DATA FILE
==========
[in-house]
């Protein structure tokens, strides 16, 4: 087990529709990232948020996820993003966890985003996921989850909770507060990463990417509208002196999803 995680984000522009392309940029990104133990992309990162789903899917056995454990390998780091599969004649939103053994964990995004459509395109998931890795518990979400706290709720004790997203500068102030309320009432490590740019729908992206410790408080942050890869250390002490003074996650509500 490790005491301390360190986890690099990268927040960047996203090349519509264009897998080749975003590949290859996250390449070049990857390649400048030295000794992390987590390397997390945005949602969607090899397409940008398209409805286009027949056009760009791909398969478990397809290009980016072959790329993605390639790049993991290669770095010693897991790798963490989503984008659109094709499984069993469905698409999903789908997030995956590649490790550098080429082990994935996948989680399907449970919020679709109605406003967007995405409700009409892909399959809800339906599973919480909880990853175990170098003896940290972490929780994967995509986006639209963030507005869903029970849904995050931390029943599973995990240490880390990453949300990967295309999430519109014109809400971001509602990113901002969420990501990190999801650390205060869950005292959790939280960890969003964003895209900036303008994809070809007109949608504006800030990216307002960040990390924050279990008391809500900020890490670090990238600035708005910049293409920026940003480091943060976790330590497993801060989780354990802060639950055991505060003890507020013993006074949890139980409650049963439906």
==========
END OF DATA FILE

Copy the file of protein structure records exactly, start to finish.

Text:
[in-house]
């Protein structure tokens, strides 16, 4: 087990529709990232948020996820993003966890985003996921989850909770507060990463990417509208002196999803 995680984000522009392309940029990104133990992309990162789903899917056995454990390998780091599969004649939103053994964990995004459509395109998931890795518990979400706290709720004790997203500068102030309320009432490590740019729908992206410790408080942050890869250390002490003074996650509500 490790005491301390360190986890690099990268927040960047996203090349519509264009897998080749975003590949290859996250390449070049990857390649400048030295000794992390987590390397997390945005949602969607090899397409940008398209409805286009027949056009760009791909398969478990397809290009980016072959790329993605390639790049993991290669770095010693897991790798963490989503984008659109094709499984069993469905698409999903789908997030995956590649490790550098080429082990994935996948989680399907449970919020679709109605406003967007995405409700009409892909399959809800339906599973919480909880990853175990170098003896940290972490929780994967995509986006639209963030507005869903029970849904995050931390029943599973995990240490880390990453949300990967295309999430519109014109809400971001509602990113901002969420990501990190999801650390205060869950005292959790939280960890969003964003895209900036303008994809070809007109949608504006800030990216307002960040990390924050279990008391809500900020890490670090990238600035708005910049293409920026940003480091943060976790330590497993801060989780354990802060639950055991505060003890507020013993006074949890139980409650049963439906």